Commentary Magazine


Posts For: September 17, 2011

Don’t Mourn the Death of Percy’s GOP

The death on Saturday of former U.S. Senator Charles Percy at 91 was noted today in a laudatory obituary in the New York Times. Percy had a distinguished career in business and served three terms in the Senate from Illinois as a Republican. The Times quoted a scholar from the liberal Brookings Institution lamenting the fact that members of the GOP today are nothing like Percy. But that ought to be a cause for celebration. He is best remembered today as the exemplar of a type of Republican that is now extinct: a liberal establishmentarian who was an opponent of the state of Israel.

Percy blamed supporters of Israel for his defeat in 1984. This is a theme that was picked up by Stephen Walt and John Mearsheimer in their ludicrous book The Israel Lobby in which the duo paints Percy as a martyr to the power of the all-powerful conspiracy for Zion. It is true that many in the pro-Israel community embraced the candidacy of Paul Simon, his Democratic challenger. However, the Times, which omitted any mention of Percy’s record as one of the most vociferous opponents of Israel in the Senate, was closer to the mark than Walt and Mearsheimer when the paper said of his defeat that the senator had become “old goods” to Illinois voters when they rejected him despite having a triumphant Ronald Reagan at the top of the GOP ticket. By that time, having a Rockefeller Republican senator with higher ratings from liberal groups than conservative ones wasn’t something that excited voters from either party.

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The death on Saturday of former U.S. Senator Charles Percy at 91 was noted today in a laudatory obituary in the New York Times. Percy had a distinguished career in business and served three terms in the Senate from Illinois as a Republican. The Times quoted a scholar from the liberal Brookings Institution lamenting the fact that members of the GOP today are nothing like Percy. But that ought to be a cause for celebration. He is best remembered today as the exemplar of a type of Republican that is now extinct: a liberal establishmentarian who was an opponent of the state of Israel.

Percy blamed supporters of Israel for his defeat in 1984. This is a theme that was picked up by Stephen Walt and John Mearsheimer in their ludicrous book The Israel Lobby in which the duo paints Percy as a martyr to the power of the all-powerful conspiracy for Zion. It is true that many in the pro-Israel community embraced the candidacy of Paul Simon, his Democratic challenger. However, the Times, which omitted any mention of Percy’s record as one of the most vociferous opponents of Israel in the Senate, was closer to the mark than Walt and Mearsheimer when the paper said of his defeat that the senator had become “old goods” to Illinois voters when they rejected him despite having a triumphant Ronald Reagan at the top of the GOP ticket. By that time, having a Rockefeller Republican senator with higher ratings from liberal groups than conservative ones wasn’t something that excited voters from either party.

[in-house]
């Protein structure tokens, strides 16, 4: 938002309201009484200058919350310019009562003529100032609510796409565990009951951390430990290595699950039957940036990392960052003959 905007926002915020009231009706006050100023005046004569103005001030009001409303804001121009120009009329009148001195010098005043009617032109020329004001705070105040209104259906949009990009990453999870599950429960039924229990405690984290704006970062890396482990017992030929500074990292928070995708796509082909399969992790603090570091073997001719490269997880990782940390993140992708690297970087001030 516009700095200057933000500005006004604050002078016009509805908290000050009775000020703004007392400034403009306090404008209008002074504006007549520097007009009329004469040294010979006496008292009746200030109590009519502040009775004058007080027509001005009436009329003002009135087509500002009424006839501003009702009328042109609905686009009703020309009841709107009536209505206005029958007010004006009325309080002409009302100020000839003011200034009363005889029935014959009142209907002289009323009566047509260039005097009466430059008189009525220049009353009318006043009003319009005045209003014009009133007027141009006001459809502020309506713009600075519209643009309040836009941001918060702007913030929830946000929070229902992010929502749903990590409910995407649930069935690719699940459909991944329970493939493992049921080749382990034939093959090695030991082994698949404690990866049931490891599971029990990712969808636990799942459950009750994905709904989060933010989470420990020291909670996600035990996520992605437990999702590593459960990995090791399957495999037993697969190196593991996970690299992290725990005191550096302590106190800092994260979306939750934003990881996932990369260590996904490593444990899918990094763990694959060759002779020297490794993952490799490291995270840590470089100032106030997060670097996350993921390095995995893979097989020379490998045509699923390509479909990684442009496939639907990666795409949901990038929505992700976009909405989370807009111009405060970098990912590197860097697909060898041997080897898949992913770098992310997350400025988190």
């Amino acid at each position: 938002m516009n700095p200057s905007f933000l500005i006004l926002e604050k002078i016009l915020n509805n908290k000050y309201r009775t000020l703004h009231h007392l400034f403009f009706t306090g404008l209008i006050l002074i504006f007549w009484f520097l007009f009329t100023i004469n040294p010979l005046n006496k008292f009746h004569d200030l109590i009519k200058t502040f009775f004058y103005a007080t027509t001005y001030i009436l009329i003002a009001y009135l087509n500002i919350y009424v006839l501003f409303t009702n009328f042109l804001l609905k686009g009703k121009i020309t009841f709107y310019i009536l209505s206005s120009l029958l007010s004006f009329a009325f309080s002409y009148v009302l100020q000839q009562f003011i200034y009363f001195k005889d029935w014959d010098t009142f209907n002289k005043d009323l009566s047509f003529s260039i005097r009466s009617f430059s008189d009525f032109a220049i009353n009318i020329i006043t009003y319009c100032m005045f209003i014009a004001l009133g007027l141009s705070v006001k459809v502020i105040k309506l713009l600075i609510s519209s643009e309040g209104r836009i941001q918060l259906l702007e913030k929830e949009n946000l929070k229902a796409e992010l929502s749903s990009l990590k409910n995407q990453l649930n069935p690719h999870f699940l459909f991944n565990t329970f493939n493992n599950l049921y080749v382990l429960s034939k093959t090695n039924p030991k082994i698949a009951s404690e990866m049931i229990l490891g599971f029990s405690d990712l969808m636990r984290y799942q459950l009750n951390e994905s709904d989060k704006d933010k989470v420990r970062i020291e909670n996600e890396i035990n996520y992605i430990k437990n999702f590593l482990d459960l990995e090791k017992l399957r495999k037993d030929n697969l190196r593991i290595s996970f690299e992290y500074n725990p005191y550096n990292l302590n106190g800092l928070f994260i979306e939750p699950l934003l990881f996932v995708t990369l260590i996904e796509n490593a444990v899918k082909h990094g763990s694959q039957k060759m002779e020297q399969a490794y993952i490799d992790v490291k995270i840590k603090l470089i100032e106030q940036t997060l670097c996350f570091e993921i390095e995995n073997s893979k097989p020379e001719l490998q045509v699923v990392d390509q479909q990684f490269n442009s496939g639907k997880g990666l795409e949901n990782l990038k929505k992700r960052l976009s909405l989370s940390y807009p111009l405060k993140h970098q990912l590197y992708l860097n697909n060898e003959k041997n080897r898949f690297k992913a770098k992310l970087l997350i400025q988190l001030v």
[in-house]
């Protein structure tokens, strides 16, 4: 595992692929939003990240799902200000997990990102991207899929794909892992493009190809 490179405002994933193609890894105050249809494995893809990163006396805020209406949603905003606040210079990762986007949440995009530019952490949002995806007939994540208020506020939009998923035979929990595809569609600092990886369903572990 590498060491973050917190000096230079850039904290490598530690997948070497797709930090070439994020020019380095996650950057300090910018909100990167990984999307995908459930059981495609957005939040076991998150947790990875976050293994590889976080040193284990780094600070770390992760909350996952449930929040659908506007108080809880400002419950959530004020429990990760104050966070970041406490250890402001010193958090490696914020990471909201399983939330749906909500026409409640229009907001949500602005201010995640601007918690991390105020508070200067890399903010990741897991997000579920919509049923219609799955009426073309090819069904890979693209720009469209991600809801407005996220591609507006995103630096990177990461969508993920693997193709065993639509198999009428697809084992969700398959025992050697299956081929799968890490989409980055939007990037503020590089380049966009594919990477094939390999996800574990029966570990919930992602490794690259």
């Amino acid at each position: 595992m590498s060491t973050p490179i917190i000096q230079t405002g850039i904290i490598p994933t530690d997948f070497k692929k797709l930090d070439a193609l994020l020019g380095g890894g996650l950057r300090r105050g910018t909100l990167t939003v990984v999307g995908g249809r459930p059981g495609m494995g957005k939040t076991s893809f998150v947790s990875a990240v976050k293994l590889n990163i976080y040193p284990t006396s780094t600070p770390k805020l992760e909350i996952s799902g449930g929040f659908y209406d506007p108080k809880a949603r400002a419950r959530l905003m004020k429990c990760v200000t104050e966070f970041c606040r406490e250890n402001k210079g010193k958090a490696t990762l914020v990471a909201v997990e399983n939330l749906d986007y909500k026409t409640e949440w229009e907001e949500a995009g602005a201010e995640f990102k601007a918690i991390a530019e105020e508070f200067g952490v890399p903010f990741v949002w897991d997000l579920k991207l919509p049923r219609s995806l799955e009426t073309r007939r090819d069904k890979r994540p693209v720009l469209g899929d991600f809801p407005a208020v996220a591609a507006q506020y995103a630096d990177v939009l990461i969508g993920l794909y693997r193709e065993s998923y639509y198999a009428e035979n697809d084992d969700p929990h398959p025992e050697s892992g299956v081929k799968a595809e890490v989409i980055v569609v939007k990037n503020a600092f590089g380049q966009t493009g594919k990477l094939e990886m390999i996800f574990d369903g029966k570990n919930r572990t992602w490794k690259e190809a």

Though the Times’ cheers Percy’s pose of bipartisanship, his was a Republicanism that fit the mode of the party’s old-line establishment that was dying even when he reached the Senate in 1966. It was a party that stood for nothing but protection of corporate interests and had long become complicit in the corruption of the liberal welfare state. It combined that concept of backing for the Democratic program minus five or ten percent with a snooty elitism that disparaged faith and the rights of taxpayers as well as having little sympathy for Jews or Israel. Fortunately for the country, that Republican Party and the moneyed establishment that Percy embodied, is now as dead as he is.

Contrary to the anti-Israel conspiracy mongers, AIPAC didn’t destroy Percy’s career. Rather, his defeat was the product of general disillusionment with the sort of politics that he symbolized. Had Percy not been out of touch with the voters on a host of issues that included his appalling stands on the Middle East (he once termed the bloodthirsty terrorist Yasir Arafat a “moderate”), he would not have been defeated no matter how much money was funneled to his opponent.

But the main point here is not the manner of his ungraceful exit from politics, but the fact that someone with his views on Israel would today be considered a marginal crackpot in the Republican Party in the manner of Ron Paul rather than a mainstream figure. Chuck Percy stood for a type of Republicanism that deserved to be rejected by members of his party as well as the nation as a whole. We are all better off that we won’t see his like in the Senate again.

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